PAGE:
People who want to withdraw from a housing deal due to being declined finance will from the end of this week have to prove they are unable to get the money.
Bindi Norwell, Real Estate Institute chief executive, said the latest or 10th edition of the REINZ/ADLS Agreement for Sale and Purchase had a new clause for consumers withdrawing from a purchase offer.
That becomes effective on Friday.
Now, if a finance condition is inserted but money can't be obtained, people's word is generally enough for them to pull out of a contract.
But under the changes effective from December 6, buyers must provide evidence, she said, citing a letter or email from the bank.
"This is a significant change to the sale and purchase agreement and it's imperative that consumers understand the implications as if they can't provide evidence they can't raise the finance, they could be forced to proceed with the purchase or face other legal action by the vendor," Norwell said.
"It's also essential that anyone looking to purchase a property takes legal advice and talks to their financial provider so that they understand exactly what they're signing or else the implications are pretty significant," she said.
Joanna Pidgeon, a partner at Pidgeon Law, said case law established that if a specific lender wasn't stipulated, you would also need to try to seek vendor finance if other avenues had proved fruitless.
"In the past, if a vendor suspected that a purchaser hadn't done all reasonable things to obtain finance, an allegation might have been made that the purchaser had breached that obligation and a request made to provide evidence of the steps which they had taken," she said.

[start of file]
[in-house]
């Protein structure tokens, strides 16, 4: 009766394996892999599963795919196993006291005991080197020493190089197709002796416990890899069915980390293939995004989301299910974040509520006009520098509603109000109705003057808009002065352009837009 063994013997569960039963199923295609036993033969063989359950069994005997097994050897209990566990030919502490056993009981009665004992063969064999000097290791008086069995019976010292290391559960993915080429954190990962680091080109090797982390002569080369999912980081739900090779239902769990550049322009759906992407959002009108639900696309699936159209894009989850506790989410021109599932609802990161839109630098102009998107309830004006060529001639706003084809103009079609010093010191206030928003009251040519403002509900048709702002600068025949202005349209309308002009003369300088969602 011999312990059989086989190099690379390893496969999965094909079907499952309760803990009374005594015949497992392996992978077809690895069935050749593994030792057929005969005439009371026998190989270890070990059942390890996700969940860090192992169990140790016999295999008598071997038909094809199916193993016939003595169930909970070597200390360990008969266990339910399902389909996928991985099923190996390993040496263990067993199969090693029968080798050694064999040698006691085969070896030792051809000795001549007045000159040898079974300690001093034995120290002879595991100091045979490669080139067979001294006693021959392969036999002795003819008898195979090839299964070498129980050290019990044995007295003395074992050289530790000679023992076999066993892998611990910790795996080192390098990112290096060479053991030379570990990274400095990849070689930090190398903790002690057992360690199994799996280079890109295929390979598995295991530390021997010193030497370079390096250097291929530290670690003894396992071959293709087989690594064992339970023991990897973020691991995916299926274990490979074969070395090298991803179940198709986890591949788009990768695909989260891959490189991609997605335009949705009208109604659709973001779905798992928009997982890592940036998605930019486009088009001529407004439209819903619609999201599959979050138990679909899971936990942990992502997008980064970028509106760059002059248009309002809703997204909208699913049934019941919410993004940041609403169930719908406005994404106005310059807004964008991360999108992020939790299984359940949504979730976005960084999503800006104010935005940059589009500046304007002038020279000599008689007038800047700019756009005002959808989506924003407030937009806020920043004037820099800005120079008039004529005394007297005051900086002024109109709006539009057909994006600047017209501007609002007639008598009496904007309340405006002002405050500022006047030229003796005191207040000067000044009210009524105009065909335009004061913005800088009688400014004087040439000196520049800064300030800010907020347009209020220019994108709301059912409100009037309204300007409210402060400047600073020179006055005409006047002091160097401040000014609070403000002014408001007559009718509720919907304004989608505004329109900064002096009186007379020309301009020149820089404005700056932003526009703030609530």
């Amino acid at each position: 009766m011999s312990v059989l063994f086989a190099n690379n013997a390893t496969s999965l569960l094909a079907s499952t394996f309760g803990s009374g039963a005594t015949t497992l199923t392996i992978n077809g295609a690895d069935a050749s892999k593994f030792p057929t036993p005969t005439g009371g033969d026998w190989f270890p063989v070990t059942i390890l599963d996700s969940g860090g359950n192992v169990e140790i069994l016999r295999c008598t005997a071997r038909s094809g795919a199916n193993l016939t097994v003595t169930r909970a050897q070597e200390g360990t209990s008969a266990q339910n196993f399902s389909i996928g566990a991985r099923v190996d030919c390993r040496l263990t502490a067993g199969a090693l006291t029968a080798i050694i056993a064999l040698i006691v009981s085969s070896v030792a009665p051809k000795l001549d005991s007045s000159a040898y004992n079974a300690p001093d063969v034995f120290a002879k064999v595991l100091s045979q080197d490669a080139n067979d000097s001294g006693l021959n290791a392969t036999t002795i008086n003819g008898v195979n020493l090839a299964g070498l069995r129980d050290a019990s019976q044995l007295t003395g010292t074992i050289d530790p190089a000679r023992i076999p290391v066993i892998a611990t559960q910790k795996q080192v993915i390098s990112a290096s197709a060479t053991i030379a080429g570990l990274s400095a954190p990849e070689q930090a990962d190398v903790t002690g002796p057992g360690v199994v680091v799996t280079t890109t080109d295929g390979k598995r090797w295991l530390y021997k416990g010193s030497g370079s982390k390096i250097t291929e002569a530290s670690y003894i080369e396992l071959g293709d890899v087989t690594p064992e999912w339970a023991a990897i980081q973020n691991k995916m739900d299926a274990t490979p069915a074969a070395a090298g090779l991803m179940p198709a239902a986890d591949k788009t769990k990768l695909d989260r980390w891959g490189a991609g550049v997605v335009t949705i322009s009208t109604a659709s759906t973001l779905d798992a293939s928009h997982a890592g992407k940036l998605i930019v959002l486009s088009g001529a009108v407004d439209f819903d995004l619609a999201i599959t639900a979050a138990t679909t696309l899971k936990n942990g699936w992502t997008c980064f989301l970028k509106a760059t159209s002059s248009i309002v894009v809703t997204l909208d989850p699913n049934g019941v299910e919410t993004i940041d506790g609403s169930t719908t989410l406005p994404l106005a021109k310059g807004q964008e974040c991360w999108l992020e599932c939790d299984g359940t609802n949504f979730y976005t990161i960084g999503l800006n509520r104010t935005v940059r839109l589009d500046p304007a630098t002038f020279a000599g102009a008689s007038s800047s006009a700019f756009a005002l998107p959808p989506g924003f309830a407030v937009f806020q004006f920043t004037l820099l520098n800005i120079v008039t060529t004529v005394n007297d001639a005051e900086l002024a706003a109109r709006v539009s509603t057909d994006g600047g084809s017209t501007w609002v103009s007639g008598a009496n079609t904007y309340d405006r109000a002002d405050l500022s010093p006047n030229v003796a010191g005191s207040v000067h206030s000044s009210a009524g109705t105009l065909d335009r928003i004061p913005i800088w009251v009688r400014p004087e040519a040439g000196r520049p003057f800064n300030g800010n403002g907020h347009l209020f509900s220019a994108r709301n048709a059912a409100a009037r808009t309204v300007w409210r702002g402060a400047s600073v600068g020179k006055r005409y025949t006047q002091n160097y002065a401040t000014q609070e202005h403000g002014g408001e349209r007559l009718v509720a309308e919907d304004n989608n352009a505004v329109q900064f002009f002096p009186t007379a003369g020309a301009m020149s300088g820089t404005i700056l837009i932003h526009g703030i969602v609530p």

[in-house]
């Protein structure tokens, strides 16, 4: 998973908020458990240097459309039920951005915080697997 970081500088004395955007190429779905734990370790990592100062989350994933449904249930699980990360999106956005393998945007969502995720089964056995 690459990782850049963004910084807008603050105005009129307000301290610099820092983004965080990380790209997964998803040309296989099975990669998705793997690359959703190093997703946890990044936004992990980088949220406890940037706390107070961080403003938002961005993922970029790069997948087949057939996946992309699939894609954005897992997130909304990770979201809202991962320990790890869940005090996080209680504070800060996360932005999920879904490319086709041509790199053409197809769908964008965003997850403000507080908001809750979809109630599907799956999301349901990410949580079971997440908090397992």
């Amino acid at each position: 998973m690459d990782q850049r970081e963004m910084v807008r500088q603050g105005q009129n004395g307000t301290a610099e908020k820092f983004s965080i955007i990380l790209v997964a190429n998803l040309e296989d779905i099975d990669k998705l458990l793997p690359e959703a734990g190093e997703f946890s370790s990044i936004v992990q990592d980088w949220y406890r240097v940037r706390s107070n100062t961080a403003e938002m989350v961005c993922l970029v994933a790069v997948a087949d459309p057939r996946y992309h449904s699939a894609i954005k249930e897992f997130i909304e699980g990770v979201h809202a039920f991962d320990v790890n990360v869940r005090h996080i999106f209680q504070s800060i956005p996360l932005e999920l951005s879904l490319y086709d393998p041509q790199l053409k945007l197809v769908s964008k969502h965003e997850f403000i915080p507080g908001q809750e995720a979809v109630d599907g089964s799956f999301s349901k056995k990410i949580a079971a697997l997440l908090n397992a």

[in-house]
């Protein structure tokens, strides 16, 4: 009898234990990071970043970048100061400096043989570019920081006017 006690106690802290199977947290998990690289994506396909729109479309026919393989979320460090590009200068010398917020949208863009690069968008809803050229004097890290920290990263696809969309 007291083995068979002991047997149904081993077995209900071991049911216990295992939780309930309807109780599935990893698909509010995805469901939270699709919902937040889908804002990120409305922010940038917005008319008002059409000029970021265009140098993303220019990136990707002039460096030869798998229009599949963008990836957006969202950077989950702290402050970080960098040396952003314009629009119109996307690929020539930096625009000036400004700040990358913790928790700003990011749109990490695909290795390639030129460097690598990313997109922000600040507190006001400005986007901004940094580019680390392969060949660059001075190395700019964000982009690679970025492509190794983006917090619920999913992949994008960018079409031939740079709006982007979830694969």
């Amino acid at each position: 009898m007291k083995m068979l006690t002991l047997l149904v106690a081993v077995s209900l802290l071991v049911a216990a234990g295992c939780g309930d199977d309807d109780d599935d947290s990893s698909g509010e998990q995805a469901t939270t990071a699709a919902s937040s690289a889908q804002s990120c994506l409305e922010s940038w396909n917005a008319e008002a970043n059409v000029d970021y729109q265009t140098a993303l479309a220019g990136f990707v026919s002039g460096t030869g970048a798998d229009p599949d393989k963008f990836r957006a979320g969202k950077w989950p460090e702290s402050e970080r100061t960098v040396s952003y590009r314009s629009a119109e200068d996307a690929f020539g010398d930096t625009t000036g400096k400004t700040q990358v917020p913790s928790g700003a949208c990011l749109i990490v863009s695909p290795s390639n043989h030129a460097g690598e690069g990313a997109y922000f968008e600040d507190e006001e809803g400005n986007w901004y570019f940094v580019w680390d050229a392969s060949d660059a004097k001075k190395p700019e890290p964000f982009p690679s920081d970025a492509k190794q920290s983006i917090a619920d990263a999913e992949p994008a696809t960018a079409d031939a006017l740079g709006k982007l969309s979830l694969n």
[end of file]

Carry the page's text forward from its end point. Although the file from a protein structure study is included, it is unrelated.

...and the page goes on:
"If the information was not forthcoming, a vendor would need to make a call on whether they wanted to pursue a possible breach of the clause - which could be risky - and during discovery, the evidential burden would shift to the purchaser to prove that they had taken reasonable steps."
That had led to some buyers taking a punt and using a finance clause as almost an option to purchase, expecting that a vendor might not file legal proceedings.
But the new clause removed the reference to a particular lender. It now requires a purchaser to provide evidence, if required by the vendor, that they had taken reasonable steps to obtain finance on satisfactory terms, she said.
"This is giving teeth to the pre-existing requirement to take reasonable steps," Pidgeon said.
The institute said other changes also coming in on Friday are an optional toxicology report condition, a new process to resolve compensation if there are disputes between vendors and purchasers and fixtures and chattels have been removed and replaced with new definitions and warranties.
GST clauses have been revised, the timeframe for deposits being released has been clarified, references to fax machines are removed, tenancy documents must now be provided by the vendor on the settlement date and various other changes to language and formatting have been made.
The Auckland District Law Society said last month significant amendments reflected suggestions of practitioners and changes to the law in terms of legislation and judgment.
A seminar was held on November 27 where barrister Tim Jones, sole practitioner Peter Nolan and Deloitte's indirect tax national leader Allan Bullot spoke.
"The 10th edition is the result of a comprehensive review by a number of leading property lawyers working in conjunction with Peter Nolan in his capacity as an adviser to the subcommittee and principal drafter of the revisions," the society said.